On Visiting Shell Property

William,

Please forward this email to the appropriate Shell departments, including Legal.

I received the letter dated June 27, 2007. This message is not intended to be a legal response as it is in electronic form. The content is intended to inform and clarify, as public awareness of matters related to disability is usually quite low.

As a former Shell employee, I am aware of its visitor policy, particularly at the Westhollow Technology Center. Thank you for the three-page reminder. As it happens, I do not foresee any need to visit Shell property again as I have concluded my business with Peoples’ Trust Federal Credit Union. About the only thing that could possibly change that is if Shell attempted to rehire me.

Your letter also evidenced a number of common misconceptions about the details of service dogs. Misconceptions that also marred my last encounter with your ABM contract security people.

First, contrary to what one of your guards stated, there are many more varieties of service dogs than just guide dogs. Indeed, the variety is virtually endlessly, and it is primarily defined by the needs of each owner/handler. That means that the designation “service dog” refers to a spectrum of capabilities rather than a few well-segregated categories.

Second, that wide-ranging reality requires that the certification process has to be equally open-ended and flexible. Other than the few standardized categories, such as the guide dogs, training has be done by the handler in consultation with a licensed working-dog trainer. Certification is then done when handler and trainer agree that the trainee dog is ready to do whatever the handler needed it for.

My trainer is Malinda Julien, CEO of US Tactical K9, an award-winning school used by law enforcement and federal agencies. She’s licensed in every training facet imaginable, and is comfortable with my training ability.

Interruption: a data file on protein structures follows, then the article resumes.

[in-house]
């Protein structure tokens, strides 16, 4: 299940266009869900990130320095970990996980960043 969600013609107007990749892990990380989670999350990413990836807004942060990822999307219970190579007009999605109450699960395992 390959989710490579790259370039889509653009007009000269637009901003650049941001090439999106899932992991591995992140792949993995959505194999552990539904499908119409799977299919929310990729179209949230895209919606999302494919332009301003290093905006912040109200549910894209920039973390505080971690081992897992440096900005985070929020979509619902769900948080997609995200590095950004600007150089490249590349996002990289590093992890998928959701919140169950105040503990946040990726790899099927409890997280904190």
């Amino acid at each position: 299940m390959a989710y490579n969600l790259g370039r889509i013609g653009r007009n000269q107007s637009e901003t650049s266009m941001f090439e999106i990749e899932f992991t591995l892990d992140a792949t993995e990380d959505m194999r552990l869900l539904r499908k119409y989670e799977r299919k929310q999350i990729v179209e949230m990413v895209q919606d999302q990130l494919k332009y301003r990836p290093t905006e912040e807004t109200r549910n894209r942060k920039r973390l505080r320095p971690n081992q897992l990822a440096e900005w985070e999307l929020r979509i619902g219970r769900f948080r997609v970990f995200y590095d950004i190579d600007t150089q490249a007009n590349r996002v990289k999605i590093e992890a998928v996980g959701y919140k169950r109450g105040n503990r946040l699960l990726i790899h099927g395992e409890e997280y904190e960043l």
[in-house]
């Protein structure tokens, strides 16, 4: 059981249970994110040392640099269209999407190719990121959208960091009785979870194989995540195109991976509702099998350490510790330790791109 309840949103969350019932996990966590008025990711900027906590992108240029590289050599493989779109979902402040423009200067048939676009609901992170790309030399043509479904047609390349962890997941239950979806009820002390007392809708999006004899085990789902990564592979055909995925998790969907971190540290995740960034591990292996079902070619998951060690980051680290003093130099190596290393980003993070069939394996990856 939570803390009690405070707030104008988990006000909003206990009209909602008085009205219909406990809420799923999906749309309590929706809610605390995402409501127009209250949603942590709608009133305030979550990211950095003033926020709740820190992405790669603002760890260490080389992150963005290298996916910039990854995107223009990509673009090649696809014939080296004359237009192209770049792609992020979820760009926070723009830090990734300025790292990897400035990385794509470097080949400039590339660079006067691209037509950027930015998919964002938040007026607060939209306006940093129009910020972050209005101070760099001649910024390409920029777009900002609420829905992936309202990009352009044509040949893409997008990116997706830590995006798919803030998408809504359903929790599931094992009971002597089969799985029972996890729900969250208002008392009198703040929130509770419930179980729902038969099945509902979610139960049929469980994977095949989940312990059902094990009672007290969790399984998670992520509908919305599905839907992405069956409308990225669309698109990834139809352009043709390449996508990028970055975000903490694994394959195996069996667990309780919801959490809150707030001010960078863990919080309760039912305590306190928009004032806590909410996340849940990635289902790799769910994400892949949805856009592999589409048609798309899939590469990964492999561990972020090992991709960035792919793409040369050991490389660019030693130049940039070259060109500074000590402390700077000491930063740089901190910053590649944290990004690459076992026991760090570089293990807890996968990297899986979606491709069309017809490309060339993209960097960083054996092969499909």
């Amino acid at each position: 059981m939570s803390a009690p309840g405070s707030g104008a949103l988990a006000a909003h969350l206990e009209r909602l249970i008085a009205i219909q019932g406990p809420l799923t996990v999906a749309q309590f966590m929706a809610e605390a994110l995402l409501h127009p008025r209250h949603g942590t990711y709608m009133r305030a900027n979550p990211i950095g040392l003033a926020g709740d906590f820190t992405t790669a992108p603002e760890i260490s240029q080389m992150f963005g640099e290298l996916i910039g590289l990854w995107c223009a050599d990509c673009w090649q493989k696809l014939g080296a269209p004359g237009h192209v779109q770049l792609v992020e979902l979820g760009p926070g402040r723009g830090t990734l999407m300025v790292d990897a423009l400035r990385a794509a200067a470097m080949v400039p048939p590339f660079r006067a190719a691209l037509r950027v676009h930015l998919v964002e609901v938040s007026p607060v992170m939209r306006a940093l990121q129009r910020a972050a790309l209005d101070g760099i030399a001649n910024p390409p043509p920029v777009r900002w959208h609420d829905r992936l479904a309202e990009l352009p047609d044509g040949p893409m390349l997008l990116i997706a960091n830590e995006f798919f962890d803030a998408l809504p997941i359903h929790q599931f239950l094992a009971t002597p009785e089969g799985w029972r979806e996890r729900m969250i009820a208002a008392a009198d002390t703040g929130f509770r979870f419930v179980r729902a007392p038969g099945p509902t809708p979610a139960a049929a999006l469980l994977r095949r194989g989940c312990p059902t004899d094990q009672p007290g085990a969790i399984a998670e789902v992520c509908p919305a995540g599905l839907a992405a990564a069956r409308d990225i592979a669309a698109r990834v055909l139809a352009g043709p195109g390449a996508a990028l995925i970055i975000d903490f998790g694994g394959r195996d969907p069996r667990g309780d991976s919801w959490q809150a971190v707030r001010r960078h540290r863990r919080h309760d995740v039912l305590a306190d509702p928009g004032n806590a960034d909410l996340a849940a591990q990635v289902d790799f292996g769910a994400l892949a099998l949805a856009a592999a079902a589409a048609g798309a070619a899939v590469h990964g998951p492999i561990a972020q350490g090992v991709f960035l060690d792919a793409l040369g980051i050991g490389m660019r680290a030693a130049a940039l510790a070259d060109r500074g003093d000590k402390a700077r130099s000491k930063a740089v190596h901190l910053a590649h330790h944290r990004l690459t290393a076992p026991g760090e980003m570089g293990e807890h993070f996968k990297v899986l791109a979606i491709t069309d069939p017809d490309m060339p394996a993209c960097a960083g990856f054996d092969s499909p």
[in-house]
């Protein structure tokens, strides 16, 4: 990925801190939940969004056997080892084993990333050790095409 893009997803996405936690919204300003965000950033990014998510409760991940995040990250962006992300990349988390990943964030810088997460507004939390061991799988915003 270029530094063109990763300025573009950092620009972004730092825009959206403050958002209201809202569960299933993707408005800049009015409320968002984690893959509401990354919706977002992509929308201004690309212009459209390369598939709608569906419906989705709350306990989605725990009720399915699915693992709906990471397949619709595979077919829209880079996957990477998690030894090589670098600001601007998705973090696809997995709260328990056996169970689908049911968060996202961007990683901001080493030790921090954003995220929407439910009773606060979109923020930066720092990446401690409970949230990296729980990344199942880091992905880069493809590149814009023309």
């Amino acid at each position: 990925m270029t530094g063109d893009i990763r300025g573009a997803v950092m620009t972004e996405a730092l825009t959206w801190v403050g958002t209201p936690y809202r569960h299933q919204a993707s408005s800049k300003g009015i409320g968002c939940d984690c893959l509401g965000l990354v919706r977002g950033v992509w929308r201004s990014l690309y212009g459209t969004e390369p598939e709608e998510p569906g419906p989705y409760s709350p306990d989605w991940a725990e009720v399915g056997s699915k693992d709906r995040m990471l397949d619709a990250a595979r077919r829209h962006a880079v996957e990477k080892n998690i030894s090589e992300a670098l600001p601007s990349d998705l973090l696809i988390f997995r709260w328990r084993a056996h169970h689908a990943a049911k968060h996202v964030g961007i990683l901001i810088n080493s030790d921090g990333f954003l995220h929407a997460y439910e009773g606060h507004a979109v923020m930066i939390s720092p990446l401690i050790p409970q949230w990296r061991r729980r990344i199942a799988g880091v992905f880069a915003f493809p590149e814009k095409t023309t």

In my case, I have two dogs. One is an aging veteran who understands her role better than most people do, and is quite certified. More than once, well-intentioned Shell employees have accosted me with their beliefs that the dog cannot go on. These people know nothing about me or the animal, and they dismiss my obligation as the handler in a very complex relationship to understand my dog as precisely as humanly possible.

The other animal is a trainee. She may not succeed the veteran, but that has to be determined. Service dogs are not trained in a vacuum, nor are they trained in billion-dollar simulations that only companies like Shell could afford. They are trained by the handler first establishing trust and dominance. This is the main purpose of the service dog schools. Then, the handler has to repeatedly take the animal through every situation it is expected to handle, guiding and honing its responses. Only then is certification to even be considered.

Again, I have no plans to return to Shell property. But, if I must, please show some of the awareness that Shell used to have.

Scott Royall

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